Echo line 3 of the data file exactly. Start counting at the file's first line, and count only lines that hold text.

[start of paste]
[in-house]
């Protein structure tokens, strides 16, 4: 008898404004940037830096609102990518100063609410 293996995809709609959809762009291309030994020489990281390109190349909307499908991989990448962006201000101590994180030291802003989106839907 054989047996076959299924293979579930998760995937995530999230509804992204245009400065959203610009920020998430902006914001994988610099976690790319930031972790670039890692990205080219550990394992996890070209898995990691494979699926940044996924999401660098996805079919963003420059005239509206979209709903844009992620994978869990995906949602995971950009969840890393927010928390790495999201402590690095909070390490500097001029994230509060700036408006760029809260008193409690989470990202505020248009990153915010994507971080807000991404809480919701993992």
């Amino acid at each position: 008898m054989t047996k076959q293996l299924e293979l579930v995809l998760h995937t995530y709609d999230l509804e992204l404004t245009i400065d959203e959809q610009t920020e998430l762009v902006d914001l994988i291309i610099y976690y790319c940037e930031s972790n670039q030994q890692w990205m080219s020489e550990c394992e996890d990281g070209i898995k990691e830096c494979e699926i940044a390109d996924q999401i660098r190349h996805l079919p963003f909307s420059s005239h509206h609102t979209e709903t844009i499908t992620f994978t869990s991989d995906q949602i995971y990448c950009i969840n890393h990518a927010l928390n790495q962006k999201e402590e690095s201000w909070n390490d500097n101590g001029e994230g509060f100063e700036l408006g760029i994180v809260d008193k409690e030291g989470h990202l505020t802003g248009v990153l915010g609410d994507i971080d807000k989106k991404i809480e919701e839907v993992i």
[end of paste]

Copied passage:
């Amino acid at each position: 008898m054989t047996k076959q293996l299924e293979l579930v995809l998760h995937t995530y709609d999230l509804e992204l404004t245009i400065d959203e959809q610009t920020e998430l762009v902006d914001l994988i291309i610099y976690y790319c940037e930031s972790n670039q030994q890692w990205m080219s020489e550990c394992e996890d990281g070209i898995k990691e830096c494979e699926i940044a390109d996924q999401i660098r190349h996805l079919p963003f909307s420059s005239h509206h609102t979209e709903t844009i499908t992620f994978t869990s991989d995906q949602i995971y990448c950009i969840n890393h990518a927010l928390n790495q962006k999201e402590e690095s201000w909070n390490d500097n101590g001029e994230g509060f100063e700036l408006g760029i994180v809260d008193k409690e030291g989470h990202l505020t802003g248009v990153l915010g609410d994507i971080d807000k989106k991404i809480e919701e839907v993992i």